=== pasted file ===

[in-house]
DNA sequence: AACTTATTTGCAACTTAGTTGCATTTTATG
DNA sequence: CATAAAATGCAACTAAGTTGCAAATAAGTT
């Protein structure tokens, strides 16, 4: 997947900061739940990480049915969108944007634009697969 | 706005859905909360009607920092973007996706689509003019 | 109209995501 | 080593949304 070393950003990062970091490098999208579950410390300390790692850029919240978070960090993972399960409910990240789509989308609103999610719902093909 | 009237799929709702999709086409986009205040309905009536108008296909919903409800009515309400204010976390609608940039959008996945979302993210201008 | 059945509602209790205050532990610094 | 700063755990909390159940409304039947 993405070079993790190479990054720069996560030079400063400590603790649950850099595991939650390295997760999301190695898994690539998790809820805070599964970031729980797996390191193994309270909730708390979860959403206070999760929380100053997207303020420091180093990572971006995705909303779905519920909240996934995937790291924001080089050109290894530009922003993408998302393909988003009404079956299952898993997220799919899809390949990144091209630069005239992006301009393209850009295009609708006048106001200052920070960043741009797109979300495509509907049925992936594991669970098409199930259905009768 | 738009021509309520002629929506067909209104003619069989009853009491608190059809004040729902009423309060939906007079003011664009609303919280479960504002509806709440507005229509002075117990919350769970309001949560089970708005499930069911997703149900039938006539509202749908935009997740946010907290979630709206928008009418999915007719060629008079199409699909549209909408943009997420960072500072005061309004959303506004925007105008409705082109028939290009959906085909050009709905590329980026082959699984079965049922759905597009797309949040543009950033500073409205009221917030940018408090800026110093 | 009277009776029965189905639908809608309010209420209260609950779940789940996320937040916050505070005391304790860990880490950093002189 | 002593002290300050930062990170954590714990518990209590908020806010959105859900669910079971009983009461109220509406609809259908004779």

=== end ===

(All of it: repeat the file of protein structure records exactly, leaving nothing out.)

[in-house]
DNA sequence: AACTTATTTGCAACTTAGTTGCATTTTATG
DNA sequence: CATAAAATGCAACTAAGTTGCAAATAAGTT
């Protein structure tokens, strides 16, 4: 997947900061739940990480049915969108944007634009697969 | 706005859905909360009607920092973007996706689509003019 | 109209995501 | 080593949304 070393950003990062970091490098999208579950410390300390790692850029919240978070960090993972399960409910990240789509989308609103999610719902093909 | 009237799929709702999709086409986009205040309905009536108008296909919903409800009515309400204010976390609608940039959008996945979302993210201008 | 059945509602209790205050532990610094 | 700063755990909390159940409304039947 993405070079993790190479990054720069996560030079400063400590603790649950850099595991939650390295997760999301190695898994690539998790809820805070599964970031729980797996390191193994309270909730708390979860959403206070999760929380100053997207303020420091180093990572971006995705909303779905519920909240996934995937790291924001080089050109290894530009922003993408998302393909988003009404079956299952898993997220799919899809390949990144091209630069005239992006301009393209850009295009609708006048106001200052920070960043741009797109979300495509509907049925992936594991669970098409199930259905009768 | 738009021509309520002629929506067909209104003619069989009853009491608190059809004040729902009423309060939906007079003011664009609303919280479960504002509806709440507005229509002075117990919350769970309001949560089970708005499930069911997703149900039938006539509202749908935009997740946010907290979630709206928008009418999915007719060629008079199409699909549209909408943009997420960072500072005061309004959303506004925007105008409705082109028939290009959906085909050009709905590329980026082959699984079965049922759905597009797309949040543009950033500073409205009221917030940018408090800026110093 | 009277009776029965189905639908809608309010209420209260609950779940789940996320937040916050505070005391304790860990880490950093002189 | 002593002290300050930062990170954590714990518990209590908020806010959105859900669910079971009983009461109220509406609809259908004779």